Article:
- post-traumatic flashback
- Also known as revisualization. In a broad sense, the term flashback has a bearing on any experiential phenomenon that may arise either in the context of post-traumatic stress disorder (PTSD) or as a consequence of the prior use of * hallucinogens. For the hallucinogen-related type of flashback, see the entry Flashback (drug related). In the literature on PTSD, the terms flashback and post-traumatic flashback are used to denote the * reperception (in most instances involving a revisualization) of a trauma scene, typically in the presence of a clear sensorium. These revisualizations tend to have a realistic intensity, and to be accompanied by a high level of emotional arousal (i.e. up to the equivalent of a panic attack). Post-traumatic flashbacks are often repetitive in nature. The affected individual may feel as if he or she is re-experiencing the prior trauma scene and lose touch with external reality. Post-traumatic flashbacks typically come and go, in the presence or absence of an environmental cue (such as a familiar smell, a violent movie scene, or the birth date of a deceased loved one) or an endogenous trigger (such as fatigue or pain). In susceptible individuals, they can be induced artificially with the aid of chemicals such as sodium lac-tate or a *deliriant. Qualitatively, post-traumatic flashbacks may range from 'image memories' or 'forced recollections' to * hallucinations proper, and the latter from * simple to * panoramic types of hallucinations. In some operational definitions the term post-traumatic flashback is stretched to include other PTSD symptoms as well, such as * nightmares, *hallucinoid experiences, * hypnagogic and * hypnopompic hallucinations, * illusions, and vivid * imagery. Post-traumatic flashbacks occurring in a different sensory modality (such as * olfactory flashbacks) have occasionally been reported. The pathophys-iology of post-traumatic flashbacks is basically unknown. It has been suggested that flashbacks may lie on a continuum with nightmares and other sleep-related disturbances, but empirical data suggest that * dream activity and flashback activity are mutually independent perceptual phenomena. Alternatively, it has been suggested that the occurrence of flashback phenomena may be associated primarily with ongoing daytime mental imagery, intensified under the influence of the affect. It has also been suggested that post-traumatic flashbacks may be related in a conceptual as well as a phenomenological sense (and perhaps also in a pathophysiological sense) with other mnestic events, such as drug-related flashbacks, * hallucinogen-induced persistent perception disorder (HPPD), *palinopsia, *reperceptive hallucinations, *phantom pain, *eidetic imagery, and * flashbulb memories. The term * projected flashback is sometimes used to denote a flashback of an injury beyond the one that actually occurred, as reported by postoperative patients with a clinical diagnosis of PTSD. The issue of whether flashbacks in the restricted sense should be conceptualized as veridical reperceptions, or perhaps as reconstructions - or even confabulations - accompanied by a *déjà vu-like sensation is as yet unsettled.ReferencesBurstein, A. (1985). Posttraumatic flashbacks, dream disturbances, and mental imagery. Journal ofClinical Psychiatry, 46, 374-378.Sierra, M., Berrios, G.E. (2000). Flashbulb and flashback memories .In: Memory disorders in psychiatric practice. Edited by Berrios, G.E., Hodges, J.R. Cambridge: Cambridge University Press.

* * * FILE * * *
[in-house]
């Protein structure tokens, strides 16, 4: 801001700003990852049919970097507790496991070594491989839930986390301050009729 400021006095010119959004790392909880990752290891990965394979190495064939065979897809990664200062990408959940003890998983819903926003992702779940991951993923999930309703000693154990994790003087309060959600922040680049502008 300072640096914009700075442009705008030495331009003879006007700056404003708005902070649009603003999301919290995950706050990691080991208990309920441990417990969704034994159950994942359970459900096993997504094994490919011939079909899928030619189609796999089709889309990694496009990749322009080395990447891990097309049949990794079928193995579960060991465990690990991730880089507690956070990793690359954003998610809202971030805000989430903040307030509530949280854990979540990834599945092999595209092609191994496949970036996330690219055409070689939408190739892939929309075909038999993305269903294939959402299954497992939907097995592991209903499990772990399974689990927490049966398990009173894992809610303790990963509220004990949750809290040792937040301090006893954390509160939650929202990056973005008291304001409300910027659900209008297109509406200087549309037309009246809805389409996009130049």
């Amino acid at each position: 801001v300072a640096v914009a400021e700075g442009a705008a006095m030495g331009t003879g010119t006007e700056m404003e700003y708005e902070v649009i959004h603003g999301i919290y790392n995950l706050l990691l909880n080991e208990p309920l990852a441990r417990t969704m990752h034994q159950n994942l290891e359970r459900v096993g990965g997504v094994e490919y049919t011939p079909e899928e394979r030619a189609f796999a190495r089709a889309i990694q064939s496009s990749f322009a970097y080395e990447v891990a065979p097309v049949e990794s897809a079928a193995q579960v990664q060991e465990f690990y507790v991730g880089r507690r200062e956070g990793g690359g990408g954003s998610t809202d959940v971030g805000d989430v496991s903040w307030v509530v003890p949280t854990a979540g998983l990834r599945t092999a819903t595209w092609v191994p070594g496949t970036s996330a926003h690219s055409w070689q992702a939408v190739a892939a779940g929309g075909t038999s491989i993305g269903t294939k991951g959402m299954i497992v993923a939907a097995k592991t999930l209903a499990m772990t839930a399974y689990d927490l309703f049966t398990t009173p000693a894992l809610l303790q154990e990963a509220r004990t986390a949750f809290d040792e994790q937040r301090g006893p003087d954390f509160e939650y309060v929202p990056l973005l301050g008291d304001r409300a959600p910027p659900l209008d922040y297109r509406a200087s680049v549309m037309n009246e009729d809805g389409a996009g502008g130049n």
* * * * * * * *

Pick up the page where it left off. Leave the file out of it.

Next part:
Dictionary of Hallucinations. J.D. Blom. 2010.
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